When my temperature hit triple digits and was still rising, I was admitted to Bon Secours St. Francis Hospital and was glad to be there.
Illness is no fun no matter who or where you are, but even the stubborn among us know when it’s time to put our lives in the hands of excellence.
Yes, of course, my doctors were vigilant about locating the source of infection and treating it properly. They are scientists by trade. They explore the inner workings of our bodies and calculate a plan of attack to restore you back to health.
I have long admired their intelligence and dedication to the advancement of medicine. But there’s more to this story, and it comes when you are placed in the arms of angels.
From the moment I entered the hospital late on a Thursday night until I was released on Monday, I was gently cared for by technicians and nurses who not only asked how I was doing, but genuinely cared. So by the time I was ensconced in Room 405 that evening, I drifted off into a place of peace.
Sure, the drugs helped. But behind the veil of pharmaceutical care came a feeling of being cared for and safe.
As each shift changed, I was attended by some of the smartest, gentlest and respectable nurses I could have asked for. With each, I was curious. Where were they from? Where did they go to nursing school? The kind of endless questions reporters ask, even when retired. It’s a hard habit to break.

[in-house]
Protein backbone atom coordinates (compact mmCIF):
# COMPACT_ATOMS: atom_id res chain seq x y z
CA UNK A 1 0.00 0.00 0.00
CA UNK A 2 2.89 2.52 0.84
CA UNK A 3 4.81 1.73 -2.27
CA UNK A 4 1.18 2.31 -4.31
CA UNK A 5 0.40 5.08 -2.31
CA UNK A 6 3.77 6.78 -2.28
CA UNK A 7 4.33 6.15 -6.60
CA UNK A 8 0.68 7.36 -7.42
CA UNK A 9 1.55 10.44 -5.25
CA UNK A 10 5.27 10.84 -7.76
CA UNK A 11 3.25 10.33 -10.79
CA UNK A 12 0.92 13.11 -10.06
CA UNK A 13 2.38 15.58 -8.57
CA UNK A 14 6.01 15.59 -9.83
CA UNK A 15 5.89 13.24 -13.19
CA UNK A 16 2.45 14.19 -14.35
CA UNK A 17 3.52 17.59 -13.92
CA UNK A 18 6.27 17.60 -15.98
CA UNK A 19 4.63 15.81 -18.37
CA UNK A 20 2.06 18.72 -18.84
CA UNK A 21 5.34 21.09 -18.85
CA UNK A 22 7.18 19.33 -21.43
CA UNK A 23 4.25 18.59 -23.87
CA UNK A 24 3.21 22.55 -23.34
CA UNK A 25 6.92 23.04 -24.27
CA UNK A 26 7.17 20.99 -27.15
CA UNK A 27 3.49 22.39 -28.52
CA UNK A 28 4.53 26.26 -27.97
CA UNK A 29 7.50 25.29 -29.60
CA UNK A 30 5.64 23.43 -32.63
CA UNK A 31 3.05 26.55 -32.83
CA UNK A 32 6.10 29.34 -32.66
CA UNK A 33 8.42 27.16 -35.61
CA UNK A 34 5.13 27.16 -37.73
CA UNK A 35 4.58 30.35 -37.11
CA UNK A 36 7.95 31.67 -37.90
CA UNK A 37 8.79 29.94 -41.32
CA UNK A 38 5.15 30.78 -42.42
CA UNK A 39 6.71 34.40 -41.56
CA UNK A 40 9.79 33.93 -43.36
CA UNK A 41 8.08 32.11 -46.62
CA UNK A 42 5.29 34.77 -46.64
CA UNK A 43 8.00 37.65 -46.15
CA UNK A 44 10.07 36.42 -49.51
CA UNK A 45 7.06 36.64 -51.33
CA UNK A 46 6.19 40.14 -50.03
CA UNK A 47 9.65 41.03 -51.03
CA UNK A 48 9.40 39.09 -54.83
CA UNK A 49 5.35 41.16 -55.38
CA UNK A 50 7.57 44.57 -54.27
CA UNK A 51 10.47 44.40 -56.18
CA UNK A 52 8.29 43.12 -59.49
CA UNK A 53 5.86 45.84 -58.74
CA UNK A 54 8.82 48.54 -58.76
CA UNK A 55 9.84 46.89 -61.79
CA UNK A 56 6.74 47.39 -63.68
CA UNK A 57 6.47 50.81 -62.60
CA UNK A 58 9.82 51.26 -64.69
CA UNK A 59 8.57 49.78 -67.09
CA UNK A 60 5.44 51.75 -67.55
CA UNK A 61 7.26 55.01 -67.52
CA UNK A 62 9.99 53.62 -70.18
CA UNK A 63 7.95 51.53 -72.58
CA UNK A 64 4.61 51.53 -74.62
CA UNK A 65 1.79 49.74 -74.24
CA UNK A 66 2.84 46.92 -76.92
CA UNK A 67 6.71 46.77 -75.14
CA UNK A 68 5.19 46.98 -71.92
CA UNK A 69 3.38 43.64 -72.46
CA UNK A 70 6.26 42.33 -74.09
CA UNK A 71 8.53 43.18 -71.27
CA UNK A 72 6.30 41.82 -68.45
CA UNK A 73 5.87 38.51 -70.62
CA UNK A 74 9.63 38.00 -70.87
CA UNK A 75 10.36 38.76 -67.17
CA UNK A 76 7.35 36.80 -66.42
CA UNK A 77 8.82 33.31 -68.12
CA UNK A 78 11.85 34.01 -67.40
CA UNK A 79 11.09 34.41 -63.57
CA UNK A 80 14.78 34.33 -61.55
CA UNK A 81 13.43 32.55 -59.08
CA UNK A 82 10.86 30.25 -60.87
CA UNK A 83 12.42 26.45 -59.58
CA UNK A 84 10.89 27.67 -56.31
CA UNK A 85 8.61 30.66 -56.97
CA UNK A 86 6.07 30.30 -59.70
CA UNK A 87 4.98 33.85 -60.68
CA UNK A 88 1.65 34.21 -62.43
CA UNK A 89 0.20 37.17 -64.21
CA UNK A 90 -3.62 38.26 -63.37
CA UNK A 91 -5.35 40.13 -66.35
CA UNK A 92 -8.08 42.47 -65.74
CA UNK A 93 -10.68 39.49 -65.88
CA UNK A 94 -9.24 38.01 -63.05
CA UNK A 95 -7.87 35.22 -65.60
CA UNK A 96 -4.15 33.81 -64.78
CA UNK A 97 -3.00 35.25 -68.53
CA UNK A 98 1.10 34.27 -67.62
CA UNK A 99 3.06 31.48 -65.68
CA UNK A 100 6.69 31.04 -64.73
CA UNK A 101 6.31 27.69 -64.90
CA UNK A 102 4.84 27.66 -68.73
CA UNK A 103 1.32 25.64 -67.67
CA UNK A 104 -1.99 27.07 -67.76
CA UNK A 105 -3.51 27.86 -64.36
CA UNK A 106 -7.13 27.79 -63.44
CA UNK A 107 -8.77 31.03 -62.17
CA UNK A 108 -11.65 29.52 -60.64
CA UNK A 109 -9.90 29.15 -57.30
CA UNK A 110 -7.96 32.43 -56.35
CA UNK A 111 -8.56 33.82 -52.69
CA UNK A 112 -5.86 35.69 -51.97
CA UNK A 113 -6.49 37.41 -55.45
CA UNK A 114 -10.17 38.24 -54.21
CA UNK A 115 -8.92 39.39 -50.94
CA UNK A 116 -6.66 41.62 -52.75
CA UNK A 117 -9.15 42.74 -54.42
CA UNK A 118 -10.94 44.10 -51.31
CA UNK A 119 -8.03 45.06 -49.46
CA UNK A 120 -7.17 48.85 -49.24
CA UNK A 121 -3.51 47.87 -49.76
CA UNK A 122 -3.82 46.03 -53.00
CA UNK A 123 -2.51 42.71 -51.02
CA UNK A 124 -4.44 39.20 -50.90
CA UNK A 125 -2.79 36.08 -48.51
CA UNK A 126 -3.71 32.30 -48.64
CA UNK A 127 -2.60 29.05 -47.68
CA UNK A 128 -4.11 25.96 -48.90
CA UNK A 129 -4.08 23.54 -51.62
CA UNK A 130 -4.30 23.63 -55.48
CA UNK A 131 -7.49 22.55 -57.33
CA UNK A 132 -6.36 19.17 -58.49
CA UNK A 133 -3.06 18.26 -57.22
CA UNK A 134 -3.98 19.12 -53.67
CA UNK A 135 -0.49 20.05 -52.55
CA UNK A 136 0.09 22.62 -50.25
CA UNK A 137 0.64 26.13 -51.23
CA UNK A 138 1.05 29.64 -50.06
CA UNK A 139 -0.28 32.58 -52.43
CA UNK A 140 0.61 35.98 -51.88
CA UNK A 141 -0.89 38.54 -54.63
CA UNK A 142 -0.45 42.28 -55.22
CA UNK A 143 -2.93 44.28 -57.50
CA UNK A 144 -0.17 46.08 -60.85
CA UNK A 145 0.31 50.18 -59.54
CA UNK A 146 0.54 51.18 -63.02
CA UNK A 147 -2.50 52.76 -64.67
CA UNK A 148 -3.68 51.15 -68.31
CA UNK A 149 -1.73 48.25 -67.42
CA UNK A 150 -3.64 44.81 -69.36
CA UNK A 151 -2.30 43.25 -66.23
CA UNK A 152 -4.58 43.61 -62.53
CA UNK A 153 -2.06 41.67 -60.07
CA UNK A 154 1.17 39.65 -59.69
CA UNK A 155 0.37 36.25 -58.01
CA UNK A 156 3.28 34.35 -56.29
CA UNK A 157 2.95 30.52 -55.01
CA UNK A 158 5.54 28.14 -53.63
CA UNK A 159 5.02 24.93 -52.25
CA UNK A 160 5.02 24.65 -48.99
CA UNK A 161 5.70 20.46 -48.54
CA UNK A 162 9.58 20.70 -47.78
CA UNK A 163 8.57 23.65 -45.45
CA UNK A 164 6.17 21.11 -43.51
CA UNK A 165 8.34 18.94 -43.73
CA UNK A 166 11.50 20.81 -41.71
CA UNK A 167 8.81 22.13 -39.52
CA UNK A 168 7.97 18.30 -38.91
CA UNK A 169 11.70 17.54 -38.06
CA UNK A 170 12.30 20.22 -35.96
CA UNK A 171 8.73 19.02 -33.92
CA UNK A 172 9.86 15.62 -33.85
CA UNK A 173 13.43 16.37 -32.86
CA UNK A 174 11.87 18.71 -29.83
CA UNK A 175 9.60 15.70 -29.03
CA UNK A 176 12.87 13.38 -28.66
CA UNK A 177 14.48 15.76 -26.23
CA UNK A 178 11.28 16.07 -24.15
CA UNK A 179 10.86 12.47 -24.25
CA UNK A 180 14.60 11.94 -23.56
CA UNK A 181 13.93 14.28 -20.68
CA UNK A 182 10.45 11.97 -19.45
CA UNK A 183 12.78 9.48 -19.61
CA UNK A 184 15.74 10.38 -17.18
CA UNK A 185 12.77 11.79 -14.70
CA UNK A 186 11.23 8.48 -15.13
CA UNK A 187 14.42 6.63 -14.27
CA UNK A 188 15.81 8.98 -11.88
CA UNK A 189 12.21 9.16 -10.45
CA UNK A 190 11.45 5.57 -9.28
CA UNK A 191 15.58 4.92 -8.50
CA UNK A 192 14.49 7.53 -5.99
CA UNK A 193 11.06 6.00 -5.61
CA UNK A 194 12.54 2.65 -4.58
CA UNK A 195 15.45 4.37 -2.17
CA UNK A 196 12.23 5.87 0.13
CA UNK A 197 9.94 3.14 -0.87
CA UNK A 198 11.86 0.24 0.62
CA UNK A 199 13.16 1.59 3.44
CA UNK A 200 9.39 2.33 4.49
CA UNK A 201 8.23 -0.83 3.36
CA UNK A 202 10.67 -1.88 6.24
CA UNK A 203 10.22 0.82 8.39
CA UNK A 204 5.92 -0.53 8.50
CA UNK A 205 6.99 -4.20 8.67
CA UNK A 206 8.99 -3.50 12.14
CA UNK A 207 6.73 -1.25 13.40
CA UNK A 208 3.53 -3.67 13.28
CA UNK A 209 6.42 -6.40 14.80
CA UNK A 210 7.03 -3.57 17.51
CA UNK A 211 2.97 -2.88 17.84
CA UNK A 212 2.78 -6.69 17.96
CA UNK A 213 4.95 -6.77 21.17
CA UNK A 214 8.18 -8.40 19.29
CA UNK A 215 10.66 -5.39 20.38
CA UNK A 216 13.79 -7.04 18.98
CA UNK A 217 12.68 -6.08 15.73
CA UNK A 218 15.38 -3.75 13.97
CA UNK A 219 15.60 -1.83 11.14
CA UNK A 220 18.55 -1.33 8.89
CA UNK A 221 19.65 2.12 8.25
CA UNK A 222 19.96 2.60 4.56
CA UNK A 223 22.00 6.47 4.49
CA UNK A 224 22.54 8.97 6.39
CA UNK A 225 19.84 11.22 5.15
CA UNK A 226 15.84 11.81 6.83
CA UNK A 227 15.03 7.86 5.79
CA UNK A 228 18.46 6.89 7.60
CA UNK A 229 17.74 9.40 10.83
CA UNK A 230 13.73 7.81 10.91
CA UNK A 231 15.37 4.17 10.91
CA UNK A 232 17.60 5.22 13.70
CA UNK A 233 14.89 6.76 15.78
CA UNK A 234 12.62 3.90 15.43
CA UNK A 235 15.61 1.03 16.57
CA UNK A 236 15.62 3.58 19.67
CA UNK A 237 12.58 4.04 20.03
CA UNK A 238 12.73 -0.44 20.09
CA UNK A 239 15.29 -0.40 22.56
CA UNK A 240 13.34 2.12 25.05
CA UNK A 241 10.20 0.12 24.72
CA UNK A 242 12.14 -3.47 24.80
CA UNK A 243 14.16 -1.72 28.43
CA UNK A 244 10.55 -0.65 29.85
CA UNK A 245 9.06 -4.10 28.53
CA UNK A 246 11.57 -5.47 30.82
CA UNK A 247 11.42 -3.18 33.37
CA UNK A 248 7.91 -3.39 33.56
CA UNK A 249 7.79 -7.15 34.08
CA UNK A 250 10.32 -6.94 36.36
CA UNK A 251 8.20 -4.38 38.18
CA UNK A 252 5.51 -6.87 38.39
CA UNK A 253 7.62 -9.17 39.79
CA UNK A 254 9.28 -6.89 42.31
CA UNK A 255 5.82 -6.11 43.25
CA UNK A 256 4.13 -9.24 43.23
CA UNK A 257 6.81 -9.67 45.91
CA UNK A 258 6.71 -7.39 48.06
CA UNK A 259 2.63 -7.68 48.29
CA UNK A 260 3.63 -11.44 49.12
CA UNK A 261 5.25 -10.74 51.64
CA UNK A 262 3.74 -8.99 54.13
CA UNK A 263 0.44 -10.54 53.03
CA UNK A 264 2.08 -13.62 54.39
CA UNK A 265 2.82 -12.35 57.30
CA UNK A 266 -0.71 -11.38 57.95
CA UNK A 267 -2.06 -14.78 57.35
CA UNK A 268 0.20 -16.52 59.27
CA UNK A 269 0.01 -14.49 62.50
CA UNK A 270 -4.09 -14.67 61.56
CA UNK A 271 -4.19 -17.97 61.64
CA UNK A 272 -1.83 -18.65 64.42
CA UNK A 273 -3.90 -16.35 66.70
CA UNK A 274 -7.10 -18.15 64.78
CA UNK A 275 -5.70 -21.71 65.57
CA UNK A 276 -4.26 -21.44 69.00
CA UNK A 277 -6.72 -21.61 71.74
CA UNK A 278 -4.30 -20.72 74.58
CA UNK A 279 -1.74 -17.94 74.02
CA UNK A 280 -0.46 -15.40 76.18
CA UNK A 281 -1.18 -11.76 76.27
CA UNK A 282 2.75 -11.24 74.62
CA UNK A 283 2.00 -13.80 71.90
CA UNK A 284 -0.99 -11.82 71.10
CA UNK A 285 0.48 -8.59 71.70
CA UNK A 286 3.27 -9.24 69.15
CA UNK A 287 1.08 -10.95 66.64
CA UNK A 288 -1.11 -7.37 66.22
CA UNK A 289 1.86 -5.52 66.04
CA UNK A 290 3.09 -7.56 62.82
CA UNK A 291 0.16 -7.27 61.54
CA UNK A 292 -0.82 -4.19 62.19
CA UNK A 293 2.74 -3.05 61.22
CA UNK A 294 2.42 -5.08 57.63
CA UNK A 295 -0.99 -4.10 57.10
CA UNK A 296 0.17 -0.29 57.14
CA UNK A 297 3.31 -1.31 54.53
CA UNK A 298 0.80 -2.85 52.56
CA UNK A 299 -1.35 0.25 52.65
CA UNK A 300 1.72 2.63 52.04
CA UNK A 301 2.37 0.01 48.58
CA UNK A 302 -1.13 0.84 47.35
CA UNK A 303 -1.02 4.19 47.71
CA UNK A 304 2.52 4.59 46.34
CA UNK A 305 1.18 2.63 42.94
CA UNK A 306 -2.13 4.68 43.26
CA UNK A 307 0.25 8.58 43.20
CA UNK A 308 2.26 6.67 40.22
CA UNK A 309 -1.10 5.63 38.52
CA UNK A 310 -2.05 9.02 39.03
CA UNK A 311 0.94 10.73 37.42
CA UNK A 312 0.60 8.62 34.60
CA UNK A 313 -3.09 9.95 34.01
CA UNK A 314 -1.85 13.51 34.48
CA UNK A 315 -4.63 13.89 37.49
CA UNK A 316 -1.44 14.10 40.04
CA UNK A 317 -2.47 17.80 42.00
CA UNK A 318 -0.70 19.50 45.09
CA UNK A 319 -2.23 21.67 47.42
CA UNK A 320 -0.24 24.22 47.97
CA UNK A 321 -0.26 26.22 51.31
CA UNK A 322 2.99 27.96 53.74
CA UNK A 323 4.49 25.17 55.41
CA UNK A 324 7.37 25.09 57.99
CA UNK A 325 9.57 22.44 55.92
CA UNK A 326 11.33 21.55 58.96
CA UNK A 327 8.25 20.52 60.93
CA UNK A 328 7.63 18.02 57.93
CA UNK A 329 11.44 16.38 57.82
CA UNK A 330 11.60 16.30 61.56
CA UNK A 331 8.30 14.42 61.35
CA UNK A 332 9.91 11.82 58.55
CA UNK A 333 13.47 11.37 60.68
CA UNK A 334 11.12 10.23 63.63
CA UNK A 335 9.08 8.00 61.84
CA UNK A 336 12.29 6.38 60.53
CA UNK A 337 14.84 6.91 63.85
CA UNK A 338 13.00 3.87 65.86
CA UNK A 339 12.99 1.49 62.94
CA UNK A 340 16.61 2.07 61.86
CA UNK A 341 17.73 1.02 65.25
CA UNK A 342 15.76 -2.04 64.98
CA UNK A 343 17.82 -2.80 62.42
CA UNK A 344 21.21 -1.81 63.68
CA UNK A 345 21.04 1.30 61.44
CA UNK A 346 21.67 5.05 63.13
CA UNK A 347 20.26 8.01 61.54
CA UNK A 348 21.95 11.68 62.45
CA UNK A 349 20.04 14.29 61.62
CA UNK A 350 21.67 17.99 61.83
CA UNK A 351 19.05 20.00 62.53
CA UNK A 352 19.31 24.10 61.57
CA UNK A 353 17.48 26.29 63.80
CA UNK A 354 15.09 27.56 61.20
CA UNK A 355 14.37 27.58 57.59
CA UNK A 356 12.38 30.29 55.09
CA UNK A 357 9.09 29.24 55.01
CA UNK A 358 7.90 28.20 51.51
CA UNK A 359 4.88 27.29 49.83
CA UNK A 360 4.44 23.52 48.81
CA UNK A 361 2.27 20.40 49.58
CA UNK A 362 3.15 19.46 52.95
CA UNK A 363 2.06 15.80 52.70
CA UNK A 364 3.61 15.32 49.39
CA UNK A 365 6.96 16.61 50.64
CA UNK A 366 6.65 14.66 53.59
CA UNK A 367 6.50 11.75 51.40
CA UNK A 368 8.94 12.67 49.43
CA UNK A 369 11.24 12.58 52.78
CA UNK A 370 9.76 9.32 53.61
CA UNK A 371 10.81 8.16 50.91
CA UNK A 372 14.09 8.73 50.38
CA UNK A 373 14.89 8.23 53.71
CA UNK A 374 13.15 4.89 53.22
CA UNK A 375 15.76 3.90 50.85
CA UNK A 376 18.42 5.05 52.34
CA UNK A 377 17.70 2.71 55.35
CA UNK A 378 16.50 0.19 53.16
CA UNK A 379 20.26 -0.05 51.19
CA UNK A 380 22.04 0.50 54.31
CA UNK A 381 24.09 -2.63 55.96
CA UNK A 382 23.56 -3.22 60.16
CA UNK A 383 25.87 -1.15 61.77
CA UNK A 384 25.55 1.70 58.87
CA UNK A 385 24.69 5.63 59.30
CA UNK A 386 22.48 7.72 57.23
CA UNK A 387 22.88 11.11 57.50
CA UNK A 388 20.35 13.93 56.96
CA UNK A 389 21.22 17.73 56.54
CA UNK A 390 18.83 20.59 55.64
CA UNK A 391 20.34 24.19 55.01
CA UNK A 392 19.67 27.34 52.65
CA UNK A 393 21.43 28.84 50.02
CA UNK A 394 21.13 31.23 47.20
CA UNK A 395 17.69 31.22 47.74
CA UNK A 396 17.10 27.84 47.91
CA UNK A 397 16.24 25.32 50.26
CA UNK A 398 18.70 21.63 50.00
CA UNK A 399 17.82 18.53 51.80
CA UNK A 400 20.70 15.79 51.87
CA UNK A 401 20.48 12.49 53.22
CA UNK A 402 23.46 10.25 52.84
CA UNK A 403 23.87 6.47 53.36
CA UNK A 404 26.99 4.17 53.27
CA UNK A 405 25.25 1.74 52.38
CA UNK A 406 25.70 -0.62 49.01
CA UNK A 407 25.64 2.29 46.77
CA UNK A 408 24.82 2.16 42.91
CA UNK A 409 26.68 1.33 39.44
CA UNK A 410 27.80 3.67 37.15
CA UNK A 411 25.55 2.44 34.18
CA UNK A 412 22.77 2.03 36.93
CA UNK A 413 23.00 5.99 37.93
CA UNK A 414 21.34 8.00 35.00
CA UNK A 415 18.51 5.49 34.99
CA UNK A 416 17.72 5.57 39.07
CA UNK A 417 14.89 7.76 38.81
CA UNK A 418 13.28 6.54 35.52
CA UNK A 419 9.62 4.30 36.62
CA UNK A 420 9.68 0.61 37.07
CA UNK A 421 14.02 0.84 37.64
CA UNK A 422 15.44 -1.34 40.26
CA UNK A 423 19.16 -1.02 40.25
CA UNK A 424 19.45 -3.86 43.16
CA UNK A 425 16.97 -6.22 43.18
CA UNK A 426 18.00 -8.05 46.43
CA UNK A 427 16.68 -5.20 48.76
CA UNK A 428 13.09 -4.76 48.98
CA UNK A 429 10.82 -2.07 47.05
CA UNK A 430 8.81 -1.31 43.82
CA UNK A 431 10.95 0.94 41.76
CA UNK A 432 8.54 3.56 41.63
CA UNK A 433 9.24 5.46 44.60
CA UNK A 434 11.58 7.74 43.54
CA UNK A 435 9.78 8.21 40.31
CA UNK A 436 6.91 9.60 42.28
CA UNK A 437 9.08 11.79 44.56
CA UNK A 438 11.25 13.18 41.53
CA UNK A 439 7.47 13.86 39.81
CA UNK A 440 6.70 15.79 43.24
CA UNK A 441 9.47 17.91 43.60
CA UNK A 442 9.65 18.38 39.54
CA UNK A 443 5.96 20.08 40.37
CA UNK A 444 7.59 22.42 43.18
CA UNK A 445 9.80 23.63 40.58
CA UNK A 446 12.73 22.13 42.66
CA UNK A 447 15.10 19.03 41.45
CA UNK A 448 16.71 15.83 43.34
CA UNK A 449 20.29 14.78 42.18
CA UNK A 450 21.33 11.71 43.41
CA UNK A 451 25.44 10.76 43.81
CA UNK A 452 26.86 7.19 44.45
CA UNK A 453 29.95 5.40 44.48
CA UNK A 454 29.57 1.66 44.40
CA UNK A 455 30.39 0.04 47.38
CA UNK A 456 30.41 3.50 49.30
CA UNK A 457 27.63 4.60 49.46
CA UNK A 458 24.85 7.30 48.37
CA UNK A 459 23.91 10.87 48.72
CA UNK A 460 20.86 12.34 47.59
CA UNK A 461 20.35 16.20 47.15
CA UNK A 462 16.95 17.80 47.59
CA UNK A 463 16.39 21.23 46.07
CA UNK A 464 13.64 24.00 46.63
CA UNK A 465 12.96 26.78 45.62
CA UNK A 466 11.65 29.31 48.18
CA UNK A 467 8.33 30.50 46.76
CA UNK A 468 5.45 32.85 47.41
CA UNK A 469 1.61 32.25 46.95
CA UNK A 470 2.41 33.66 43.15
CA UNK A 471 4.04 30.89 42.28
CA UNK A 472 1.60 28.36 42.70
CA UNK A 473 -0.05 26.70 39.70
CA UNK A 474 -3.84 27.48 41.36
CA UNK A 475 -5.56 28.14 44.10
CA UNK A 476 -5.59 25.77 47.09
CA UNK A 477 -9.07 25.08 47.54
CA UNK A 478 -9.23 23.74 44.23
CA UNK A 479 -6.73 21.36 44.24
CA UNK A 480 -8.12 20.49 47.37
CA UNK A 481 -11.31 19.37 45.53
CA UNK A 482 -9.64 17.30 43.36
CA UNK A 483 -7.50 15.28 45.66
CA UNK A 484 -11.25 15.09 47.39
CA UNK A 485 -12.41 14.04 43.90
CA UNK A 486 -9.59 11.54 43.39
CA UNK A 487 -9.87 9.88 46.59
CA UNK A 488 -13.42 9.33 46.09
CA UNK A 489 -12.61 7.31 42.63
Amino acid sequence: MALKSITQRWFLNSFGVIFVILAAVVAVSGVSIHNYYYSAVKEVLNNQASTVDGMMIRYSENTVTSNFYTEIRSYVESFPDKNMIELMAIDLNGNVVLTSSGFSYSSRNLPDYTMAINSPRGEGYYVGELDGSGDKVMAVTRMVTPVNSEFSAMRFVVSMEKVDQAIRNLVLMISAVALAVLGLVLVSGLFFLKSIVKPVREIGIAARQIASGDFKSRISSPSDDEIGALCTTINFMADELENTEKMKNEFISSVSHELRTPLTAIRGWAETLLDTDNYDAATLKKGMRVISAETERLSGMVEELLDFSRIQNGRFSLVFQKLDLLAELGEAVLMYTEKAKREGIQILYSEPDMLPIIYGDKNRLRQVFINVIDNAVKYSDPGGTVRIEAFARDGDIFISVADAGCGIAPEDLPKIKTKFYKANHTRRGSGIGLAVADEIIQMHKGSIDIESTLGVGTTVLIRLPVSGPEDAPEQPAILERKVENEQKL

Getting to know them gave me a special connection with each one. Before their 12-hour shift ended, I knew about their families, the hurdles they crossed to gain their education, and the reasons they work in such a demanding profession.
Because being a nurse is not an easy job. It involves shift work and long hours. Quite often they are dealing with unappreciative patients. Everything they do is scrutinized to the nth degree because mistakes can be deadly.
But for me, each time my door opened, even in the middle of night for a routine vitals check, I always knew I was in the arms of angels who cared. The touch of their hand. The sound of their voice.
That, I think, is as healing as any medicine on the market.
By: Ken Burger, former Post and Courier sports columnist and local author. Reach Ken at email@example.com.
Editor’s note: Ken Burger is writing a series of blog posts about his current treatment for prostate cancer. Missed the first post? Read Milestone Moments now.